“The culture of not doing duty should end,” the Delhi High Court said on Wednesday while directing civic bodies to undertake various measures to address the issue of garbage disposal which, in turn, has resulted in the spread of vector-borne diseases. A bench of Acting Chief Justice Gita Mittal and Justice C Hari Shankar said there should be both short-term measures and a long-term action plan. Elaborating on the measures, the court said a location and time-wise work roster, as well as the identity of each cleaning staff or safai karamchaari, should be put up on the website of the corporations. The court also suggested that these details be put up at the site which a worker is assigned.
The bench noted that the EDMC has 50,000 safai karamcharis and 370 dhalao for a 105 sq km area, the SDMC has under its jurisdiction 650 sq km and 23,000 staff and the North municipal body has 26,000 workers for a 600 sq km area. “Despite this huge working force, Delhi remains smothered in garbage and sewage,” the bench said, adding, “It is trite to say that payment is made to employees only against the work done.” On the issue of delay in payments to cleaning staff, the bench said that Class IV employees should be paid first.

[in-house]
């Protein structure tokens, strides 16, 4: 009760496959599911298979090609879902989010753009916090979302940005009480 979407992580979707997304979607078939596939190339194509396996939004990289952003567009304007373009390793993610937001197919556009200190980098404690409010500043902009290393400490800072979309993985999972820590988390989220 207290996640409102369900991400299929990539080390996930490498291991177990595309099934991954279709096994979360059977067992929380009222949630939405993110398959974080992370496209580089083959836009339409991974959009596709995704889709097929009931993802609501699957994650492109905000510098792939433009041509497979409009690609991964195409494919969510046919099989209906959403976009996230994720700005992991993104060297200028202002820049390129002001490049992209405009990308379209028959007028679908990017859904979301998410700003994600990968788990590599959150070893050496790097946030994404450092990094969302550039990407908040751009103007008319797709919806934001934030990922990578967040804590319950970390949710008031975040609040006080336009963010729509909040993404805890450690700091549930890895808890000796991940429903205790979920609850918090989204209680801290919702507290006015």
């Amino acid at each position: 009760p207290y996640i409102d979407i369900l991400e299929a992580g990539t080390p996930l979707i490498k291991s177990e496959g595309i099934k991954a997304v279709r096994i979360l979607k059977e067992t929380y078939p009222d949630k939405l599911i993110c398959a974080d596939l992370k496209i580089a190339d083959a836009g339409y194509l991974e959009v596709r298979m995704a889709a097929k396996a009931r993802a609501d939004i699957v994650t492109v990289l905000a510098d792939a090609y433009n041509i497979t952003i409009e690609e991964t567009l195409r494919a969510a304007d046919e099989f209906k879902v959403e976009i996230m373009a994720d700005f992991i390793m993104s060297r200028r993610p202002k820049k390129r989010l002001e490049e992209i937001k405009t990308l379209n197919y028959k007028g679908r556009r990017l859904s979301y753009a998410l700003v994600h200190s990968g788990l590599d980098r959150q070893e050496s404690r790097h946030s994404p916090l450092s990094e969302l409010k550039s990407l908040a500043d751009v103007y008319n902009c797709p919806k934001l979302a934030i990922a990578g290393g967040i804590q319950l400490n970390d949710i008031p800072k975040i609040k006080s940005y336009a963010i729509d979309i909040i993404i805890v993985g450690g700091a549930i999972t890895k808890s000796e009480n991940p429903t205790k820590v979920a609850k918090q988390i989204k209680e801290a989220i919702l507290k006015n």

The bench also pointed out that insufficient penal action is being taken against people who were found littering. “Place the littering magistrates (deputed to penalise offenders) with video cameras at the dhalaos,” said the bench. It also suggested that a single offender could be made to stand on the road, and after several offenders were caught, they could be collectively fined.
Underscoring the importance of public participation and creating awareness in the face of “little being done by the corporations,” the bench said a nodal agency is required to solve the issue. It then directed the Delhi State Legal Services Authority (DSLSA) to design and implement an awareness programme. Nominees from the MCDs, not below the rank of deputy commissioner, besides environmentalists such as M C Mehta and Sunita Narain, could be included in the programme, the bench said.
Meanwhile, the counsel for the Delhi government said the central government has not followed the recommendations of the Fourth Finance Commission and that there was lack of funds in each of the municipal bodies. He said, “Despite generating 14 per cent of the entire country’s direct taxes — which stands at Rs 91,247 crore — the allocation of funds from the Centre remained pegged at Rs 325 crore.”
After the bench asked about the steps the Centre has taken, the Central government standing counsel said he would take instructions from the finance ministry.